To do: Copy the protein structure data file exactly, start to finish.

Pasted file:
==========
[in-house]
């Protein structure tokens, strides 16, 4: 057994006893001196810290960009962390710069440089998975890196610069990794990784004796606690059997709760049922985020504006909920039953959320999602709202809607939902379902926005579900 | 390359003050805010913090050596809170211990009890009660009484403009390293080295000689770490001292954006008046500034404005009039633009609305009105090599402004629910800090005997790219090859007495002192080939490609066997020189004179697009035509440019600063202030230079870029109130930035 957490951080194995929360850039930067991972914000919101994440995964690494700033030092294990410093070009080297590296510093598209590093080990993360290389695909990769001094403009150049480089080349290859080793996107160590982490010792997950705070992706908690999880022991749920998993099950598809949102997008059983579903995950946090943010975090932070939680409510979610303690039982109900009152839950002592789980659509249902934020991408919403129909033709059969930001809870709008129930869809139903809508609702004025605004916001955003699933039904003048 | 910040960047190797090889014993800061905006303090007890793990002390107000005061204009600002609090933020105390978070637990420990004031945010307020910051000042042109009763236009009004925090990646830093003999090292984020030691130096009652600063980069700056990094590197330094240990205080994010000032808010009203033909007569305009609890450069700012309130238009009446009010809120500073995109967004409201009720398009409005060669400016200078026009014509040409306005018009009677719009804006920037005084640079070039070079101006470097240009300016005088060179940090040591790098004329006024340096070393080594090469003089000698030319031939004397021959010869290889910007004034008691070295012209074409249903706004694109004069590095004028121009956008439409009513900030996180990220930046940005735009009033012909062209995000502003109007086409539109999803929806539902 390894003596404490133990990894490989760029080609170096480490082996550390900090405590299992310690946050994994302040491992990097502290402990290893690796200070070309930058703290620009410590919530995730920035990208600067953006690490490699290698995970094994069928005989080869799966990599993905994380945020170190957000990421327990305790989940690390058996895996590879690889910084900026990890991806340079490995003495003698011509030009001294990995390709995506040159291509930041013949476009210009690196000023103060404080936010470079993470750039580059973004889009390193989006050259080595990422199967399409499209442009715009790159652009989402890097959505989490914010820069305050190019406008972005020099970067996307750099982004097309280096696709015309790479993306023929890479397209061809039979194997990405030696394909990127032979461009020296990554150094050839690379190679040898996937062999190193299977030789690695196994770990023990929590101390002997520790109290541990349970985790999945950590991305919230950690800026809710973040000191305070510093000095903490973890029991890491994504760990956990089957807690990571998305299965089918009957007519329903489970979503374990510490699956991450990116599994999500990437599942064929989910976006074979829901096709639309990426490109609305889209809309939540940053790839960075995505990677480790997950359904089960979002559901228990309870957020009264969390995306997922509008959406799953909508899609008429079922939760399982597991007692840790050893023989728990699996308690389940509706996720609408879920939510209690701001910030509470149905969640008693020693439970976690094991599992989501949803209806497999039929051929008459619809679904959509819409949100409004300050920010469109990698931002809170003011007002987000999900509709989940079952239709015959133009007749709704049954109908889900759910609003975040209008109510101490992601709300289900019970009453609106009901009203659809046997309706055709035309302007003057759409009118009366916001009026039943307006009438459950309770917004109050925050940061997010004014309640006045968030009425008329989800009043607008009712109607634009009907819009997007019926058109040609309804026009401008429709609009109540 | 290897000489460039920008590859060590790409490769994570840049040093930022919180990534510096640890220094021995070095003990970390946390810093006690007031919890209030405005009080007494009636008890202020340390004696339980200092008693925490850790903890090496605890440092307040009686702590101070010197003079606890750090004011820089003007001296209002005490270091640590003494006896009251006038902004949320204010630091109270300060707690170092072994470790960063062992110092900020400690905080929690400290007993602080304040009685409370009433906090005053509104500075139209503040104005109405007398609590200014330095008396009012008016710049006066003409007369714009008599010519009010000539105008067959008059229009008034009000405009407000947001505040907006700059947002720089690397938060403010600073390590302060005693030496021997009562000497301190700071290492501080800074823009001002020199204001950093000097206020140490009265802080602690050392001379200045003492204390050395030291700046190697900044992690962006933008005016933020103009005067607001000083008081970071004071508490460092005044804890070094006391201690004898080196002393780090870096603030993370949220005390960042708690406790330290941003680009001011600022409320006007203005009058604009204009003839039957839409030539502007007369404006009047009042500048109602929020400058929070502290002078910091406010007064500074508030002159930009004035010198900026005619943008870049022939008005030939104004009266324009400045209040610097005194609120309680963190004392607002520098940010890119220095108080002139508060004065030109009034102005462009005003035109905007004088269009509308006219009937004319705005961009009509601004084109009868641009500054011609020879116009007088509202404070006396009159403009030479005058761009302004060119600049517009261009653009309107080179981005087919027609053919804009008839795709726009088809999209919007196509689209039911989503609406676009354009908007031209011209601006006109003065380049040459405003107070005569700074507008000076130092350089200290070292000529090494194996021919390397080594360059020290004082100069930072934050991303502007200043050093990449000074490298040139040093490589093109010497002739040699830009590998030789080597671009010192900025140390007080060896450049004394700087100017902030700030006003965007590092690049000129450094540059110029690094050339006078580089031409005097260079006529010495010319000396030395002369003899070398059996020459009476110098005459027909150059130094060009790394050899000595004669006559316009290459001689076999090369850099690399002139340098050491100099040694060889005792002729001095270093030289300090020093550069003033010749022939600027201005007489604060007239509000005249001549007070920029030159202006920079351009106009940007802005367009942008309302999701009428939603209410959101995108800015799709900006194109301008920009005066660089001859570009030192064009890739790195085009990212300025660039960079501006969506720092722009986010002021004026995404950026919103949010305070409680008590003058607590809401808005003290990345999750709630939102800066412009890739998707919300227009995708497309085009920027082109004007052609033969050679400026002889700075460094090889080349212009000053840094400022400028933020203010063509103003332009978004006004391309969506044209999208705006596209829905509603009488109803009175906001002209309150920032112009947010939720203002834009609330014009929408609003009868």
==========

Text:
[in-house]
């Protein structure tokens, strides 16, 4: 057994006893001196810290960009962390710069440089998975890196610069990794990784004796606690059997709760049922985020504006909920039953959320999602709202809607939902379902926005579900 | 390359003050805010913090050596809170211990009890009660009484403009390293080295000689770490001292954006008046500034404005009039633009609305009105090599402004629910800090005997790219090859007495002192080939490609066997020189004179697009035509440019600063202030230079870029109130930035 957490951080194995929360850039930067991972914000919101994440995964690494700033030092294990410093070009080297590296510093598209590093080990993360290389695909990769001094403009150049480089080349290859080793996107160590982490010792997950705070992706908690999880022991749920998993099950598809949102997008059983579903995950946090943010975090932070939680409510979610303690039982109900009152839950002592789980659509249902934020991408919403129909033709059969930001809870709008129930869809139903809508609702004025605004916001955003699933039904003048 | 910040960047190797090889014993800061905006303090007890793990002390107000005061204009600002609090933020105390978070637990420990004031945010307020910051000042042109009763236009009004925090990646830093003999090292984020030691130096009652600063980069700056990094590197330094240990205080994010000032808010009203033909007569305009609890450069700012309130238009009446009010809120500073995109967004409201009720398009409005060669400016200078026009014509040409306005018009009677719009804006920037005084640079070039070079101006470097240009300016005088060179940090040591790098004329006024340096070393080594090469003089000698030319031939004397021959010869290889910007004034008691070295012209074409249903706004694109004069590095004028121009956008439409009513900030996180990220930046940005735009009033012909062209995000502003109007086409539109999803929806539902 390894003596404490133990990894490989760029080609170096480490082996550390900090405590299992310690946050994994302040491992990097502290402990290893690796200070070309930058703290620009410590919530995730920035990208600067953006690490490699290698995970094994069928005989080869799966990599993905994380945020170190957000990421327990305790989940690390058996895996590879690889910084900026990890991806340079490995003495003698011509030009001294990995390709995506040159291509930041013949476009210009690196000023103060404080936010470079993470750039580059973004889009390193989006050259080595990422199967399409499209442009715009790159652009989402890097959505989490914010820069305050190019406008972005020099970067996307750099982004097309280096696709015309790479993306023929890479397209061809039979194997990405030696394909990127032979461009020296990554150094050839690379190679040898996937062999190193299977030789690695196994770990023990929590101390002997520790109290541990349970985790999945950590991305919230950690800026809710973040000191305070510093000095903490973890029991890491994504760990956990089957807690990571998305299965089918009957007519329903489970979503374990510490699956991450990116599994999500990437599942064929989910976006074979829901096709639309990426490109609305889209809309939540940053790839960075995505990677480790997950359904089960979002559901228990309870957020009264969390995306997922509008959406799953909508899609008429079922939760399982597991007692840790050893023989728990699996308690389940509706996720609408879920939510209690701001910030509470149905969640008693020693439970976690094991599992989501949803209806497999039929051929008459619809679904959509819409949100409004300050920010469109990698931002809170003011007002987000999900509709989940079952239709015959133009007749709704049954109908889900759910609003975040209008109510101490992601709300289900019970009453609106009901009203659809046997309706055709035309302007003057759409009118009366916001009026039943307006009438459950309770917004109050925050940061997010004014309640006045968030009425008329989800009043607008009712109607634009009907819009997007019926058109040609309804026009401008429709609009109540 | 290897000489460039920008590859060590790409490769994570840049040093930022919180990534510096640890220094021995070095003990970390946390810093006690007031919890209030405005009080007494009636008890202020340390004696339980200092008693925490850790903890090496605890440092307040009686702590101070010197003079606890750090004011820089003007001296209002005490270091640590003494006896009251006038902004949320204010630091109270300060707690170092072994470790960063062992110092900020400690905080929690400290007993602080304040009685409370009433906090005053509104500075139209503040104005109405007398609590200014330095008396009012008016710049006066003409007369714009008599010519009010000539105008067959008059229009008034009000405009407000947001505040907006700059947002720089690397938060403010600073390590302060005693030496021997009562000497301190700071290492501080800074823009001002020199204001950093000097206020140490009265802080602690050392001379200045003492204390050395030291700046190697900044992690962006933008005016933020103009005067607001000083008081970071004071508490460092005044804890070094006391201690004898080196002393780090870096603030993370949220005390960042708690406790330290941003680009001011600022409320006007203005009058604009204009003839039957839409030539502007007369404006009047009042500048109602929020400058929070502290002078910091406010007064500074508030002159930009004035010198900026005619943008870049022939008005030939104004009266324009400045209040610097005194609120309680963190004392607002520098940010890119220095108080002139508060004065030109009034102005462009005003035109905007004088269009509308006219009937004319705005961009009509601004084109009868641009500054011609020879116009007088509202404070006396009159403009030479005058761009302004060119600049517009261009653009309107080179981005087919027609053919804009008839795709726009088809999209919007196509689209039911989503609406676009354009908007031209011209601006006109003065380049040459405003107070005569700074507008000076130092350089200290070292000529090494194996021919390397080594360059020290004082100069930072934050991303502007200043050093990449000074490298040139040093490589093109010497002739040699830009590998030789080597671009010192900025140390007080060896450049004394700087100017902030700030006003965007590092690049000129450094540059110029690094050339006078580089031409005097260079006529010495010319000396030395002369003899070398059996020459009476110098005459027909150059130094060009790394050899000595004669006559316009290459001689076999090369850099690399002139340098050491100099040694060889005792002729001095270093030289300090020093550069003033010749022939600027201005007489604060007239509000005249001549007070920029030159202006920079351009106009940007802005367009942008309302999701009428939603209410959101995108800015799709900006194109301008920009005066660089001859570009030192064009890739790195085009990212300025660039960079501006969506720092722009986010002021004026995404950026919103949010305070409680008590003058607590809401808005003290990345999750709630939102800066412009890739998707919300227009995708497309085009920027082109004007052609033969050679400026002889700075460094090889080349212009000053840094400022400028933020203010063509103003332009978004006004391309969506044209999208705006596209829905509603009488109803009175906001002209309150920032112009947010939720203002834009609330014009929408609003009868």